Author Archive

Norman Abrams

Distinguished Professor of Law Emeritus, UCLA Law School Abrams served as Acting Chancellor of UCLA in 2006-2007. Retiring from the Law School faculty in 2007 with the titles of Acting Chancellor Emeritus and Professor of Law Emeritus, he has been recalled and continues to teach and write in the areas of federal criminal law, anti-terrorism law and evidence. Abrams joined the faculty and has been a member of the UCLA family since 1959. From 1991 to 2001, Abrams served as UCLA's vice chancellor of academic personnel, overseeing faculty appointments and promotions on the campus. He served as interim dean of the law school from 2003 to 2004, and earlier had served as associate dean, from 1989 to 1991. The fifth edition of Abrams' groundbreaking casebook on federal criminal law, Federal Criminal Law and Its Enforcement (with Beale and Klein), was published in 2010. Another of his books, Anti-Terrorism and Criminal Enforcement, (3rd ed., 2008), is the first casebook to deal comprehensively with the rapidly evolving field of anti-terrorism law and the criminal enforcement process. He is also a co-author of Evidence: Cases and Materials, 9th ed. (with Weinstein, Mansfield, and Berger).


Addressing the Guantanamo “Legacy Problem”: Bringing Law-of-War Prolonged Military Detention & Criminal Prosecution into Closer Alignment

Addressing the Guantanamo “Legacy Problem”: Bringing Law-of-War Prolonged Military Detention & Criminal Prosecution into Closer Alignment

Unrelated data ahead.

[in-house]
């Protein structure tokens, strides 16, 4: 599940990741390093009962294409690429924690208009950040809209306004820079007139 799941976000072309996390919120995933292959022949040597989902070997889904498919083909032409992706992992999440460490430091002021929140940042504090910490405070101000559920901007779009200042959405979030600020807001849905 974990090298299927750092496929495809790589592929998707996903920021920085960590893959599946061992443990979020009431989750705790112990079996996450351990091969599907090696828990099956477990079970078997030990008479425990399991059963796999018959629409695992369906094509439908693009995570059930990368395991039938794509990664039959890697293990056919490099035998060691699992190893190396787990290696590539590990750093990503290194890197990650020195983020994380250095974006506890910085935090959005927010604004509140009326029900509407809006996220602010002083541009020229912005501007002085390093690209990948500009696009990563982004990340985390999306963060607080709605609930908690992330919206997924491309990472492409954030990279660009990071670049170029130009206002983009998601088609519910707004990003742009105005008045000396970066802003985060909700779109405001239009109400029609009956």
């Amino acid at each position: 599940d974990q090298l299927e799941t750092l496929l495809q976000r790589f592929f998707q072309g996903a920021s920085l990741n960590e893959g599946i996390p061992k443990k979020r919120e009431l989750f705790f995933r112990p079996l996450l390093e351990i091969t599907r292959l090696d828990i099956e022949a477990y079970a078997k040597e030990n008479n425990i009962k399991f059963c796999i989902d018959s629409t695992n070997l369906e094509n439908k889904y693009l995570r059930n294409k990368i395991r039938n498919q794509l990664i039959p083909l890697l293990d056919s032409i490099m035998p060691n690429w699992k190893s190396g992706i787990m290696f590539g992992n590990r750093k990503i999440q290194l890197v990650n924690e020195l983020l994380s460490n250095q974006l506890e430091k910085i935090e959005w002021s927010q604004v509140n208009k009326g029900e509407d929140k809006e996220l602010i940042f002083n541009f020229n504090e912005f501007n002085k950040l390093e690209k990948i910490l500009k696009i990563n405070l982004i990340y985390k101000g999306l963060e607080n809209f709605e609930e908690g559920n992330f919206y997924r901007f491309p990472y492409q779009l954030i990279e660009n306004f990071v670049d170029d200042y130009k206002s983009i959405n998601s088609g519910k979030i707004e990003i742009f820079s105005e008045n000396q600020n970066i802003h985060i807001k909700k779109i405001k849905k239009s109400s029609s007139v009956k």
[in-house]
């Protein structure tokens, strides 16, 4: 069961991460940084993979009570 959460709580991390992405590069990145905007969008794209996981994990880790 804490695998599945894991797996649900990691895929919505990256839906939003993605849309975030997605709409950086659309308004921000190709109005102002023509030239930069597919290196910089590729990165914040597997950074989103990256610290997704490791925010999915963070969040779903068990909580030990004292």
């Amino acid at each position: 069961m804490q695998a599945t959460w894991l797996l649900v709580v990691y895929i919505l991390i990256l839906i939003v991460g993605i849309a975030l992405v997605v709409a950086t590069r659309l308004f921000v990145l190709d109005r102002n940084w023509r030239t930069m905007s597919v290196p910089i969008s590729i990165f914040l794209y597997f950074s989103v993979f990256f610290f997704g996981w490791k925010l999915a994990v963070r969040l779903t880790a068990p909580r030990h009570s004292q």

Abrams seeks to move the discussion on Guantanamo detainees forward by bringing law-of-war detention and criminal prosecution into closer alignment. The article analyzes the Obama Administration’s current approach of dealing with terrorists captured abroad and its preference for conducting criminal prosecutions whenever feasible. Abrams proposes several changes to the current system, including a decision-making framework […]

The Material Support Terrorism Offenses: Perspectives Derived from the (Early) Model Penal Code

The Material Support Terrorism Offenses: Perspectives Derived from the (Early) Model Penal Code

Two innovative federal crimes, 18 U.S.C. §2339A and §2339B, have been frequently charged in prosecutions since September 11, 2001, becoming key elements in the government’s anti-terrorism efforts. Section 2339A makes it a federal crime knowingly to provide material support or resources4 in preparation for or in carrying out specified crimes of terrorism. Section 2339B prohibits knowingly providing material support to a foreign terrorist organization. These statutes bear some resemblance to criminal liability for complicity, but they are being used like a new kind of conspiracy charge, the familiar “prosecutor’s darling.” Unlike conspiracy, they are framed with a mens rea of knowledge rather than of purpose, and because they are substantive offenses, they can be combined with traditional conspiracy charges. These provisions can be used to impose punishment for conduct remote from the commission of criminal harms, often conduct involving minimal and outwardly non-criminal acts.